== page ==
Unions have gained recent prominence due to the rise in globalization, yet this is just reactionary fear to having to compete with the entire world to earn a decent wage.

    I welcome the competition, and I would work that 12 hour day mentioned in the article above. And as unfortunate as the elder animators becoming homeless, I still don’t think it’s up to a company to provide for them if it was never part of their initial agreement.

    Well, I guess better start my vague economic lecture tours– look for me at your local community college soon! The first topic: “MacArthur clogged the drains and blew up the windmill at Manor Farm, I mean Animal Farm, in cooperation with that traitorous Snowball”

  • Chris L

    Nobody should have to work a 12 hour day just to survive. Ever. Full stop.

    As the post and comments have shown, highly-skilled labour is abused and exploited just as consistently as unskilled labour. Your competition argument could apply just as well to unskilled labour. For instance, anyone willing to work 13 hours instead of 12 hours… etc.

  • pinky

    I just graduated a year ago and expected long hours to pay my dues. But I’m finding that the 12+ work days, and weekands have yet to stop. On top of that, I work a contract (which everyone else does) and there’s no guareentee that they’ll even keep me on past the duration of the contract. Chris L is right, no one should ever work these hours!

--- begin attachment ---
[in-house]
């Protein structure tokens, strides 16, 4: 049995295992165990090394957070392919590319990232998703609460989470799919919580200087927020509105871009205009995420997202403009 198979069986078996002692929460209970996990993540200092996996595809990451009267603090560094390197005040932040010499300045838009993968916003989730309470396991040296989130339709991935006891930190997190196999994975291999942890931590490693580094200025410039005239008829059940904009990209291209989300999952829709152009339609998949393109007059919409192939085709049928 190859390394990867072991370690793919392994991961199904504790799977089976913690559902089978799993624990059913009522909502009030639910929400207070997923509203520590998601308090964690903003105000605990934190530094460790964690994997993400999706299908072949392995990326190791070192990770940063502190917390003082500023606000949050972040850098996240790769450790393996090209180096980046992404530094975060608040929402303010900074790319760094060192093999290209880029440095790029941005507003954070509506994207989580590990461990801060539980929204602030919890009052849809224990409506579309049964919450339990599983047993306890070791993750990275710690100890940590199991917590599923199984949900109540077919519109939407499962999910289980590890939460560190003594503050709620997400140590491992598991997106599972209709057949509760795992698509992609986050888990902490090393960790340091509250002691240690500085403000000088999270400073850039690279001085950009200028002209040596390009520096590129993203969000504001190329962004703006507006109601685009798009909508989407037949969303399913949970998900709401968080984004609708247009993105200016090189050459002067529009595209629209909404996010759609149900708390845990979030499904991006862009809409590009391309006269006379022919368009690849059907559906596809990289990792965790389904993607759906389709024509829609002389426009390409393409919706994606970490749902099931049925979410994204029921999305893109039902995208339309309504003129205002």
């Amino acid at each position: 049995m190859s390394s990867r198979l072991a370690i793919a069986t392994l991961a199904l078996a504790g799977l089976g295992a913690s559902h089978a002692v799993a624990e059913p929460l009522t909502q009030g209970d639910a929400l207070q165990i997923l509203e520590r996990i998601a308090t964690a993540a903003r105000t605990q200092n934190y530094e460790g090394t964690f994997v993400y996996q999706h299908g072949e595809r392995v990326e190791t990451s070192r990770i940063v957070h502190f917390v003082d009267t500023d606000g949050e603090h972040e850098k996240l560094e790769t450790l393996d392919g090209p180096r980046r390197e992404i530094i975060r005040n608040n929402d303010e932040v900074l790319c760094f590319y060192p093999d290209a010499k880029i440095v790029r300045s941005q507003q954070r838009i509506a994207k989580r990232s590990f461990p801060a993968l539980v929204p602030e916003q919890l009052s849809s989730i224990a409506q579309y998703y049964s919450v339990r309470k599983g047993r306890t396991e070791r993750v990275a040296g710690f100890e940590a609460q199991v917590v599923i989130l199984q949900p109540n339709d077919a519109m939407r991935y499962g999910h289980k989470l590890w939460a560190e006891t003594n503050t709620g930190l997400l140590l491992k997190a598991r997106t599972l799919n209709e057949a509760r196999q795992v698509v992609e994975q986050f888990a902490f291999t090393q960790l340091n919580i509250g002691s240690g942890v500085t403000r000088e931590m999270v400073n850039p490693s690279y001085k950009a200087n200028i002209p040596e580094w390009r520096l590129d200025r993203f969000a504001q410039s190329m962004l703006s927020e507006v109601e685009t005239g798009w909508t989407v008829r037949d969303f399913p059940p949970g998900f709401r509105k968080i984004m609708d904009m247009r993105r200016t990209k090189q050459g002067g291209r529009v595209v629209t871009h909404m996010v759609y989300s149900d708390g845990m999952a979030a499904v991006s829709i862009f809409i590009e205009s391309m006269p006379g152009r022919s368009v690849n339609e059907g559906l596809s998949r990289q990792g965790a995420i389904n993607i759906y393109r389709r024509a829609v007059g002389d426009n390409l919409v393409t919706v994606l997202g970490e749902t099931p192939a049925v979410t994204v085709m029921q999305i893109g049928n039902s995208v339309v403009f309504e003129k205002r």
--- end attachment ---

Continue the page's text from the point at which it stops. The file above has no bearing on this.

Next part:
I think union in canada would be good in our industry because then we might be able to have a little more say and security in our work lives.

  • gingersoll

    This union has the backing of several very powerful directors and producers–that is to say “artists” and “money men”. A good sign for everyone involved.
    While realistically animators *must* expect to work long hours for low pay, the system in Japan is way out of balance.
    This is an industry worth billions of dollars. Paying the workers minimum wage isn’t too much to ask. How can they even hope to attract and train new creative talent when they can’t even offer a living for a long day’s work?

  • H Park

    Ummm…JANICA is not a union. Actually I visited its website and read its FAQ. Somehow Anime News Network mislabeled them as a union because it is trying to do things similar to union activities. JANICA stated that they’re just non-profit organization trying to gradually improve animation professionals’ living standard. They don’t collect union dues. They have no reason to coerce production companies to meet union demands.